Glut4 exocytosis in adipocytes uses protein machinery that is shared with other regulated secretory processes. Synapsins are phosphoproteins that regulate a 'reserve pool' of vesicles clustered behind the active zone in neurons. We found that adipocytes (primary cells and the 3T3-L1 cell line) express synapsin IIb mRNA and protein. Synapsin IIb co-localizes with Glut4 in perinuclear vesicle clusters. To test whether synapsin plays a role in Glut4 traffic, a site 1 phosphorylation mutant (S10A synapsin) was expressed in 3T3-L1 adipocytes. Interestingly, expression of S10A synapsin increased basal cell surface Glut4 almost fourfold (50% maximal insulin effect). Insulin caused a further twofold translocation of Glut4 in these cells. Expression of the N-terminus of S10A synapsin (amino acids 1-118) was sufficient to inhibit basal Glut4 retention. Neither wild-type nor S10D synapsin redistributed Glut4. S10A synapsin did not elevate surface levels of the transferrin receptor in adipocytes or Glut4 in fibroblasts. Therefore, S10A synapsin is inhibiting the specialized process of basal intracellular retention of Glut4 in adipocytes, without affecting general endocytic cycling. While mutant forms of many proteins inhibit Glut4 exocytosis in response to insulin, S10A synapsin is one of only a few that specifically inhibits Glut4 retention in basal adipocytes. These data indicate that the synapsins are important regulators of membrane traffic in many cell types.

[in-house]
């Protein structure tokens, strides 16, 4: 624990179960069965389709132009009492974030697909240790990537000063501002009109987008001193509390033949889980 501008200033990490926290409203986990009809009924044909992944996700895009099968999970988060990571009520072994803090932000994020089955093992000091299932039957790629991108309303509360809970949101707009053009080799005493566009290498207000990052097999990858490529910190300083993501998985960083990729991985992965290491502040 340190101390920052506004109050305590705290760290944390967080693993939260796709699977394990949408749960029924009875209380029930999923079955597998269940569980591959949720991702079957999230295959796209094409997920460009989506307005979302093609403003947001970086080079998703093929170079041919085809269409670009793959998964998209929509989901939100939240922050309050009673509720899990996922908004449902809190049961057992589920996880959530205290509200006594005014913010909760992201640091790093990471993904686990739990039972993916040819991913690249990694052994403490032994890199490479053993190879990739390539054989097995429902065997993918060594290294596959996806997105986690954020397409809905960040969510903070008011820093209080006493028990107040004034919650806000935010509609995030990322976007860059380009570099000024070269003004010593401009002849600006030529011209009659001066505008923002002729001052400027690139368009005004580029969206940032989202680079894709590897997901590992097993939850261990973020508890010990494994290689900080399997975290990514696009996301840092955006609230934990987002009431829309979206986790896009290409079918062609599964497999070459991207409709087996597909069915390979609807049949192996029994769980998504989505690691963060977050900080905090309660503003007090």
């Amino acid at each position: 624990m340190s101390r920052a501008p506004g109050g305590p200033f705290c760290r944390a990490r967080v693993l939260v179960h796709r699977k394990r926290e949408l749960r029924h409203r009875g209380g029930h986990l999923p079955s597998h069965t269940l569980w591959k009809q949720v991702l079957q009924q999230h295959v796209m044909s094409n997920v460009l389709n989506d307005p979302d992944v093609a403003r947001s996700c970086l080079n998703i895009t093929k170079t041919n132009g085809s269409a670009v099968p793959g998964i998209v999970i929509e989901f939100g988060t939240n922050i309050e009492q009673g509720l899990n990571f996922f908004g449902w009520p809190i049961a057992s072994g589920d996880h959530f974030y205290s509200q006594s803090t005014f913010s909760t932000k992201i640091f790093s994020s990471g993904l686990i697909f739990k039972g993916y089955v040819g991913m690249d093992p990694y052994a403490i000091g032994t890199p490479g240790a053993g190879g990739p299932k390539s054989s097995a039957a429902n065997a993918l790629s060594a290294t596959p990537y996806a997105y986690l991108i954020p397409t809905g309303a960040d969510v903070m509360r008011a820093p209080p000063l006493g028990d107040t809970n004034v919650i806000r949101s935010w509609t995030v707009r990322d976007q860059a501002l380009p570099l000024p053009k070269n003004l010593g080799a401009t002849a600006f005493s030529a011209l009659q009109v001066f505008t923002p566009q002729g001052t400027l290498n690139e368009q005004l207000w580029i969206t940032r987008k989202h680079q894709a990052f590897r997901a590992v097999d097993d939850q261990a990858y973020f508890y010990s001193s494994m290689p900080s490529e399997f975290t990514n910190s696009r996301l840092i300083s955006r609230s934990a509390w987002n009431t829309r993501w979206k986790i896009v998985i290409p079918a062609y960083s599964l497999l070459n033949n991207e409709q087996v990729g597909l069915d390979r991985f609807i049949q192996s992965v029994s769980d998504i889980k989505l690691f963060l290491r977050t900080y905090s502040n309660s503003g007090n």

- Insulin glucose transport
- Transferrin receptor